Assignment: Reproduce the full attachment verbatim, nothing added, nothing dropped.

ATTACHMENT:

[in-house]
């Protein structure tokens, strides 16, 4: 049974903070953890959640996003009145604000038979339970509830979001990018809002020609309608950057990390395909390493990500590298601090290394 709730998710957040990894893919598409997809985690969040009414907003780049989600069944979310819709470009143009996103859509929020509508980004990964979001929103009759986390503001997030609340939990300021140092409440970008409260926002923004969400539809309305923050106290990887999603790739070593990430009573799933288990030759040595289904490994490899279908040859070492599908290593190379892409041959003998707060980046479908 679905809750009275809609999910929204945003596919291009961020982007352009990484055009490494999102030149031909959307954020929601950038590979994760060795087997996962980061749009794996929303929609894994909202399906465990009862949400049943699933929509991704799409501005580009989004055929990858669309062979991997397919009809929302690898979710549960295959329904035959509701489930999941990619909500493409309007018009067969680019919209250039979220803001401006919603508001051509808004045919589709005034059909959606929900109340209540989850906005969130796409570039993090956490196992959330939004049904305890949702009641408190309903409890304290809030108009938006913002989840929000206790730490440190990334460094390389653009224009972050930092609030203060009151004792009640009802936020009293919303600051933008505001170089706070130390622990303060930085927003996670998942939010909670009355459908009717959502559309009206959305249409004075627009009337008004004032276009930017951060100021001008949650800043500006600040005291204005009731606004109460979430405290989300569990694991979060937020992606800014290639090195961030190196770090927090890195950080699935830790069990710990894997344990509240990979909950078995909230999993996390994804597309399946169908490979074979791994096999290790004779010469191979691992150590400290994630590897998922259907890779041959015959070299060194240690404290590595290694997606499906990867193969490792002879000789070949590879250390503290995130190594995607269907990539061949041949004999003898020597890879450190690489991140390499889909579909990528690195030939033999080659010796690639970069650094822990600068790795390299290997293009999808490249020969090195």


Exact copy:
[in-house]
């Protein structure tokens, strides 16, 4: 049974903070953890959640996003009145604000038979339970509830979001990018809002020609309608950057990390395909390493990500590298601090290394 709730998710957040990894893919598409997809985690969040009414907003780049989600069944979310819709470009143009996103859509929020509508980004990964979001929103009759986390503001997030609340939990300021140092409440970008409260926002923004969400539809309305923050106290990887999603790739070593990430009573799933288990030759040595289904490994490899279908040859070492599908290593190379892409041959003998707060980046479908 679905809750009275809609999910929204945003596919291009961020982007352009990484055009490494999102030149031909959307954020929601950038590979994760060795087997996962980061749009794996929303929609894994909202399906465990009862949400049943699933929509991704799409501005580009989004055929990858669309062979991997397919009809929302690898979710549960295959329904035959509701489930999941990619909500493409309007018009067969680019919209250039979220803001401006919603508001051509808004045919589709005034059909959606929900109340209540989850906005969130796409570039993090956490196992959330939004049904305890949702009641408190309903409890304290809030108009938006913002989840929000206790730490440190990334460094390389653009224009972050930092609030203060009151004792009640009802936020009293919303600051933008505001170089706070130390622990303060930085927003996670998942939010909670009355459908009717959502559309009206959305249409004075627009009337008004004032276009930017951060100021001008949650800043500006600040005291204005009731606004109460979430405290989300569990694991979060937020992606800014290639090195961030190196770090927090890195950080699935830790069990710990894997344990509240990979909950078995909230999993996390994804597309399946169908490979074979791994096999290790004779010469191979691992150590400290994630590897998922259907890779041959015959070299060194240690404290590595290694997606499906990867193969490792002879000789070949590879250390503290995130190594995607269907990539061949041949004999003898020597890879450190690489991140390499889909579909990528690195030939033999080659010796690639970069650094822990600068790795390299290997293009999808490249020969090195």